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  • Albert Camus grew up surrounded by violence.

  • His homeland of Algeria was mired in conflict between native Algerians

  • and colonizing French Europeans.

  • He lost his father in the First World War,

  • and was deemed unfit to fight in the second.

  • Battling tuberculosis in France and confronting the war's devastation

  • as a resistance journalist, Camus grew despondent.

  • He couldn't fathom any meaning behind all this endless bloodshed and suffering.

  • He asked: if the world was meaningless,

  • could our individual lives still hold value?

  • Many of Camus' contemporaries were exploring similar questions

  • under the banner of a new philosophy called existentialism.

  • Existentialists believed people were born as blank slates,

  • each responsible for creating their life's meaning amidst a chaotic world.

  • But Camus rejected their school of thought.

  • He argued all people were born with a shared human nature

  • that bonded them toward common goals.

  • One such goal was to seek out meaning despite the world's arbitrary cruelty.

  • Camus viewed humanity's desire for meaning and the universe's silent indifference

  • as two incompatible puzzle pieces,

  • and considered trying to fit them together to be fundamentally absurd.

  • This tension became the heart of Camus' Philosophy of the Absurd,

  • which argued that life is inherently futile.

  • Exploring how to live without meaning

  • became the guiding question behind Camus' early work,

  • which he called hiscycle of the absurd.”

  • The star of this cycle, and Camus' first published novel,

  • offers a rather bleak response.

  • "The Stranger" follows Meursault, an emotionally detached young man

  • who doesn't attribute much meaning to anything.

  • He doesn't cry at his mother's funeral,

  • he supports his neighbor's scheme to humiliate a woman,

  • he even commits a violent crimebut Meaursault feels no remorse.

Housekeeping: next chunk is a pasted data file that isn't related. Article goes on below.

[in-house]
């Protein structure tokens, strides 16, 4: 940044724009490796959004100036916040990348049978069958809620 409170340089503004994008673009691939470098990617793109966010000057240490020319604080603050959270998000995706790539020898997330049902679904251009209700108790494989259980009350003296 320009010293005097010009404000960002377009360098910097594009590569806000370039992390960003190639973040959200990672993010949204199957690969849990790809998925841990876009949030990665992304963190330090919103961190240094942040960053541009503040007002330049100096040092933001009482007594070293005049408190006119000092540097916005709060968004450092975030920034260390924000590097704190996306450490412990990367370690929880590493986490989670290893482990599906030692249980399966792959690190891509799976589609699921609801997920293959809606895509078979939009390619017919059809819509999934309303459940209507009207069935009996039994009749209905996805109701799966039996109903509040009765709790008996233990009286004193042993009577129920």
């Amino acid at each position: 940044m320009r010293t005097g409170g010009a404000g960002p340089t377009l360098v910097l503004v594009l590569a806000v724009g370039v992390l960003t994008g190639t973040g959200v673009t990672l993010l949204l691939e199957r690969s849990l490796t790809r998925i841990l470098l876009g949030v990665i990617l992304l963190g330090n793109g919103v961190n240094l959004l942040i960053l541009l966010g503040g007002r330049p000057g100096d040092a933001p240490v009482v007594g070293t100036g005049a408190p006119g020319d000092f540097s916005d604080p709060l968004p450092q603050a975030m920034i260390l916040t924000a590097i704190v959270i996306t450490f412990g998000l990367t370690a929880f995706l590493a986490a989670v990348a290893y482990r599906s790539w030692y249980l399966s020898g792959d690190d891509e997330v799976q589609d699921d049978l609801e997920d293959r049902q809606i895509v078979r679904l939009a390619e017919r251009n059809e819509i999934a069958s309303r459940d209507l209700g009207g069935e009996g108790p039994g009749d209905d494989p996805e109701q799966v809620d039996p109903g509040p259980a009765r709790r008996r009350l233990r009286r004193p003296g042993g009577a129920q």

• For him the world is pointless and moral judgment has no place in it.

  • This attitude creates hostility between Meursault

  • and the orderly society he inhabits,

  • slowly increasing his alienation until the novel's explosive climax.

  • Unlike his spurned protagonist, Camus was celebrated for his honest philosophy.

  • "The Stranger" catapulted him to fame, and Camus continued producing works

  • that explored the value of life amidst absurdity

  • many of which circled back to the same philosophical question:

  • if life is truly meaningless,

  • is committing suicide the only rational response?

  • Camus' answer was an emphaticno.”

  • There may not be any explanation for our unjust world,

  • but choosing to live regardless is the deepest expression

  • of our genuine freedom.

  • Camus explains this in one of his most famous essays

  • which centers on the Greek myth of Sisyphus.

  • Sisyphus was a king who cheated the gods,

  • and was condemned to endlessly roll a boulder up a hill.

  • The cruelty of his punishment lies in its singular futility,

  • but Camus argues all of humanity is in the same position.

  • And only when we accept the meaninglessness of our lives

  • can we face the absurd with our heads held high.

  • As Camus says, when the king chooses to begin his relentless task once more,

  • One must imagine Sisyphus happy.”

  • Camus' contemporaries weren't so accepting of futility.

  • Many existentialists advocated for violent revolution

  • to upend systems they believed were depriving people of agency and purpose.

  • Camus responded with his second set of work: the cycle of revolt.

  • In "The Rebel," he explored rebellion as a creative act,

  • rather than a destructive one.

  • Camus believed that inverting power dynamics

  • only led to an endless cycle of violence.

  • Instead, the way to avoid needless bloodshed

  • is to establish a public understanding of our shared human nature.

  • Ironically, it was this cycle of relatively peaceful ideas

  • that triggered his fallout with many fellow writers and philosophers.

  • Despite the controversy,

  • Camus began work on his most lengthy and personal novel yet:

  • an autobiographical work entitled "The First Man."

  • The novel was intended to be the first piece in a hopeful new direction:

  • the cycle of love.

  • But in 1960, Camus suddenly died in a car accident

  • that can only be described as meaningless and absurd.

  • While the world never saw his cycle of love,

  • his cycles of revolt and absurdity continue to resonate with readers today.

  • His concept of absurdity has become a part of world literature,

  • 20th century philosophy, and even pop culture.

  • Today, Camus remains a trusted guide for moments of uncertainty;

  • his ideas defiantly imbuing a senseless world with inspiration

  • rather than defeat.

Albert Camus grew up surrounded by violence.

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Is life meaningless? And other absurd questions - Nina Medvinskaya

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    林宜悉 posted on 2020/11/17
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